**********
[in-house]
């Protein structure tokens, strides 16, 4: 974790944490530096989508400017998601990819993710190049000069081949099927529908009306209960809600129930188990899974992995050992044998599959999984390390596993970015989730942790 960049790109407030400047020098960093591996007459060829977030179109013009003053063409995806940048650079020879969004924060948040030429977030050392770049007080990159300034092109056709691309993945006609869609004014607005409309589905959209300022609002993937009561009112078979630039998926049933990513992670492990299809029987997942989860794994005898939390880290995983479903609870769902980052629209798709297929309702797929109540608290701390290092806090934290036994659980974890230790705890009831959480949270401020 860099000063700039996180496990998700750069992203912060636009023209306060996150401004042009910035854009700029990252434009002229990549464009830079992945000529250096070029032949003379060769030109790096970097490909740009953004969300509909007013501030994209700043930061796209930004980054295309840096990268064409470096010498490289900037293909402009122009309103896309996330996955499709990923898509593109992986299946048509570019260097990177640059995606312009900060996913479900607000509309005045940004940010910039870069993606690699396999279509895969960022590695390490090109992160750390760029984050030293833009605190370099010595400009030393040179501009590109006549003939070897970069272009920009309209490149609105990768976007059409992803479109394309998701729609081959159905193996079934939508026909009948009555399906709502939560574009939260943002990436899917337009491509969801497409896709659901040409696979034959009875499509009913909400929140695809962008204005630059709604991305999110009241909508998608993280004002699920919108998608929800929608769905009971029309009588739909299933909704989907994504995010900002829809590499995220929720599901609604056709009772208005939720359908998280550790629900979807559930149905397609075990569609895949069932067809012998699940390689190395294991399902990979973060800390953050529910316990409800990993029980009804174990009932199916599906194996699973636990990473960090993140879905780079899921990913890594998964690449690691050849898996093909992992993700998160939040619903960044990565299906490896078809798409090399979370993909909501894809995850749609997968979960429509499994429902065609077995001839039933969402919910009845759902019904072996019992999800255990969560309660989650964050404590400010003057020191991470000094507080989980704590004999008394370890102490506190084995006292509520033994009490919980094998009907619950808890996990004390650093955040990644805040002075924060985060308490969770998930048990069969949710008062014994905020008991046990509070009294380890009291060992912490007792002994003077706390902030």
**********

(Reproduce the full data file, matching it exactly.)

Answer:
[in-house]
């Protein structure tokens, strides 16, 4: 974790944490530096989508400017998601990819993710190049000069081949099927529908009306209960809600129930188990899974992995050992044998599959999984390390596993970015989730942790 960049790109407030400047020098960093591996007459060829977030179109013009003053063409995806940048650079020879969004924060948040030429977030050392770049007080990159300034092109056709691309993945006609869609004014607005409309589905959209300022609002993937009561009112078979630039998926049933990513992670492990299809029987997942989860794994005898939390880290995983479903609870769902980052629209798709297929309702797929109540608290701390290092806090934290036994659980974890230790705890009831959480949270401020 860099000063700039996180496990998700750069992203912060636009023209306060996150401004042009910035854009700029990252434009002229990549464009830079992945000529250096070029032949003379060769030109790096970097490909740009953004969300509909007013501030994209700043930061796209930004980054295309840096990268064409470096010498490289900037293909402009122009309103896309996330996955499709990923898509593109992986299946048509570019260097990177640059995606312009900060996913479900607000509309005045940004940010910039870069993606690699396999279509895969960022590695390490090109992160750390760029984050030293833009605190370099010595400009030393040179501009590109006549003939070897970069272009920009309209490149609105990768976007059409992803479109394309998701729609081959159905193996079934939508026909009948009555399906709502939560574009939260943002990436899917337009491509969801497409896709659901040409696979034959009875499509009913909400929140695809962008204005630059709604991305999110009241909508998608993280004002699920919108998608929800929608769905009971029309009588739909299933909704989907994504995010900002829809590499995220929720599901609604056709009772208005939720359908998280550790629900979807559930149905397609075990569609895949069932067809012998699940390689190395294991399902990979973060800390953050529910316990409800990993029980009804174990009932199916599906194996699973636990990473960090993140879905780079899921990913890594998964690449690691050849898996093909992992993700998160939040619903960044990565299906490896078809798409090399979370993909909501894809995850749609997968979960429509499994429902065609077995001839039933969402919910009845759902019904072996019992999800255990969560309660989650964050404590400010003057020191991470000094507080989980704590004999008394370890102490506190084995006292509520033994009490919980094998009907619950808890996990004390650093955040990644805040002075924060985060308490969770998930048990069969949710008062014994905020008991046990509070009294380890009291060992912490007792002994003077706390902030």